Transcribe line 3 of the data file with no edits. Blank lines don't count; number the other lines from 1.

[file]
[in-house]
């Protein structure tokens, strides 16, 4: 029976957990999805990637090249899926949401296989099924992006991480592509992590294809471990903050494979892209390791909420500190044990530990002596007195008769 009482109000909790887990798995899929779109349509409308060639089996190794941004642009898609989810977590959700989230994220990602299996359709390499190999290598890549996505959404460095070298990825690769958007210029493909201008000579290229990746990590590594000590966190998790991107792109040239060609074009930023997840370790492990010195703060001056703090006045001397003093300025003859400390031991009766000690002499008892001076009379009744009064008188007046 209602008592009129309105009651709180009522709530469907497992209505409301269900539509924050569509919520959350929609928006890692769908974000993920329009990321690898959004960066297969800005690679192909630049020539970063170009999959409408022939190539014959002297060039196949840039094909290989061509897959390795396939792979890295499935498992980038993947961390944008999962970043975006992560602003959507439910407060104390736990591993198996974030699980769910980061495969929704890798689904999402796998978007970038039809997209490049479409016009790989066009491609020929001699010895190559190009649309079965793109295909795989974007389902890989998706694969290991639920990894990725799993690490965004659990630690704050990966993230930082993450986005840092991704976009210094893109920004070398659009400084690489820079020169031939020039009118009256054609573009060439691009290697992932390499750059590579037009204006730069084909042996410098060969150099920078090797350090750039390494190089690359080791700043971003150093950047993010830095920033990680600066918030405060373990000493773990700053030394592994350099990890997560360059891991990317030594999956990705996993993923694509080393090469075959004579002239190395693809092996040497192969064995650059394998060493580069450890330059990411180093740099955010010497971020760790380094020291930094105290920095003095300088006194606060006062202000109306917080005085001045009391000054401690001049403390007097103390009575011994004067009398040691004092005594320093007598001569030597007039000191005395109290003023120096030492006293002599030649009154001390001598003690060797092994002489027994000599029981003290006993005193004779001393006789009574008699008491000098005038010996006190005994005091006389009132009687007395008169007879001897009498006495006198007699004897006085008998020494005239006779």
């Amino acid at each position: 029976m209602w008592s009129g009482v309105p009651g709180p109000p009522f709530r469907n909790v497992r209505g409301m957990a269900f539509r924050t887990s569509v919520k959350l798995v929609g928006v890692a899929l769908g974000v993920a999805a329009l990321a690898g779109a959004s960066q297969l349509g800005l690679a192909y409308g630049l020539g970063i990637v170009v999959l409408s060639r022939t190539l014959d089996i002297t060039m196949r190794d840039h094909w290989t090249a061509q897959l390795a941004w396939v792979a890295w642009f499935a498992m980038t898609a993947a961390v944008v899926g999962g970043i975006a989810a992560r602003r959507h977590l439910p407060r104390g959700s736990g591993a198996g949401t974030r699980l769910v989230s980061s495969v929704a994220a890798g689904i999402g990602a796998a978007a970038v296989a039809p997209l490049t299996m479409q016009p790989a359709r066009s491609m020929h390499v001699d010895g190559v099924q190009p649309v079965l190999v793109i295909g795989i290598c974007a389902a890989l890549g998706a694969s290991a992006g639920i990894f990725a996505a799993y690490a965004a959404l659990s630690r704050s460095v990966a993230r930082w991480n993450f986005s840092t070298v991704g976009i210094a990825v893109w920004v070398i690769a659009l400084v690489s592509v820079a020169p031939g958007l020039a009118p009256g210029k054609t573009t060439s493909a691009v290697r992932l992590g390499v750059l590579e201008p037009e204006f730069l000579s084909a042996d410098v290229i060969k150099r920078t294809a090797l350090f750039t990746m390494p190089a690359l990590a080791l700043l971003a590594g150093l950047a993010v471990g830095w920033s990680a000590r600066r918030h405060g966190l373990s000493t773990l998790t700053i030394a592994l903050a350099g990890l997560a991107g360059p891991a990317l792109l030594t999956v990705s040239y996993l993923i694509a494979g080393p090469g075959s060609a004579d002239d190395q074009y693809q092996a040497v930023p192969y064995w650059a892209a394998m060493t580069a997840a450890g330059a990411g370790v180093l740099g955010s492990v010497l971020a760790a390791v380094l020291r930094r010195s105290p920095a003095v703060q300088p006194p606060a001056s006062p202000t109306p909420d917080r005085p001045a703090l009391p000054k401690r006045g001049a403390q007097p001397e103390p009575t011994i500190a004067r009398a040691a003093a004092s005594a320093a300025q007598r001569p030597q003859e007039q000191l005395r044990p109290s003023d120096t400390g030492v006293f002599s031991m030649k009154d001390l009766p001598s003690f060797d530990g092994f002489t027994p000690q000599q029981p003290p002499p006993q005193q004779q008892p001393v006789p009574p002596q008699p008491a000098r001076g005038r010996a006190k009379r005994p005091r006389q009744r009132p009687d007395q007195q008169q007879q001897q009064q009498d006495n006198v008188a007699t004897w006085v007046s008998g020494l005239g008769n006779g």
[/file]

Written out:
């Amino acid at each position: 029976m209602w008592s009129g009482v309105p009651g709180p109000p009522f709530r469907n909790v497992r209505g409301m957990a269900f539509r924050t887990s569509v919520k959350l798995v929609g928006v890692a899929l769908g974000v993920a999805a329009l990321a690898g779109a959004s960066q297969l349509g800005l690679a192909y409308g630049l020539g970063i990637v170009v999959l409408s060639r022939t190539l014959d089996i002297t060039m196949r190794d840039h094909w290989t090249a061509q897959l390795a941004w396939v792979a890295w642009f499935a498992m980038t898609a993947a961390v944008v899926g999962g970043i975006a989810a992560r602003r959507h977590l439910p407060r104390g959700s736990g591993a198996g949401t974030r699980l769910v989230s980061s495969v929704a994220a890798g689904i999402g990602a796998a978007a970038v296989a039809p997209l490049t299996m479409q016009p790989a359709r066009s491609m020929h390499v001699d010895g190559v099924q190009p649309v079965l190999v793109i295909g795989i290598c974007a389902a890989l890549g998706a694969s290991a992006g639920i990894f990725a996505a799993y690490a965004a959404l659990s630690r704050s460095v990966a993230r930082w991480n993450f986005s840092t070298v991704g976009i210094a990825v893109w920004v070398i690769a659009l400084v690489s592509v820079a020169p031939g958007l020039a009118p009256g210029k054609t573009t060439s493909a691009v290697r992932l992590g390499v750059l590579e201008p037009e204006f730069l000579s084909a042996d410098v290229i060969k150099r920078t294809a090797l350090f750039t990746m390494p190089a690359l990590a080791l700043l971003a590594g150093l950047a993010v471990g830095w920033s990680a000590r600066r918030h405060g966190l373990s000493t773990l998790t700053i030394a592994l903050a350099g990890l997560a991107g360059p891991a990317l792109l030594t999956v990705s040239y996993l993923i694509a494979g080393p090469g075959s060609a004579d002239d190395q074009y693809q092996a040497v930023p192969y064995w650059a892209a394998m060493t580069a997840a450890g330059a990411g370790v180093l740099g955010s492990v010497l971020a760790a390791v380094l020291r930094r010195s105290p920095a003095v703060q300088p006194p606060a001056s006062p202000t109306p909420d917080r005085p001045a703090l009391p000054k401690r006045g001049a403390q007097p001397e103390p009575t011994i500190a004067r009398a040691a003093a004092s005594a320093a300025q007598r001569p030597q003859e007039q000191l005395r044990p109290s003023d120096t400390g030492v006293f002599s031991m030649k009154d001390l009766p001598s003690f060797d530990g092994f002489t027994p000690q000599q029981p003290p002499p006993q005193q004779q008892p001393v006789p009574p002596q008699p008491a000098r001076g005038r010996a006190k009379r005994p005091r006389q009744r009132p009687d007395q007195q008169q007879q001897q009064q009498d006495n006198v008188a007699t004897w006085v007046s008998g020494l005239g008769n006779g």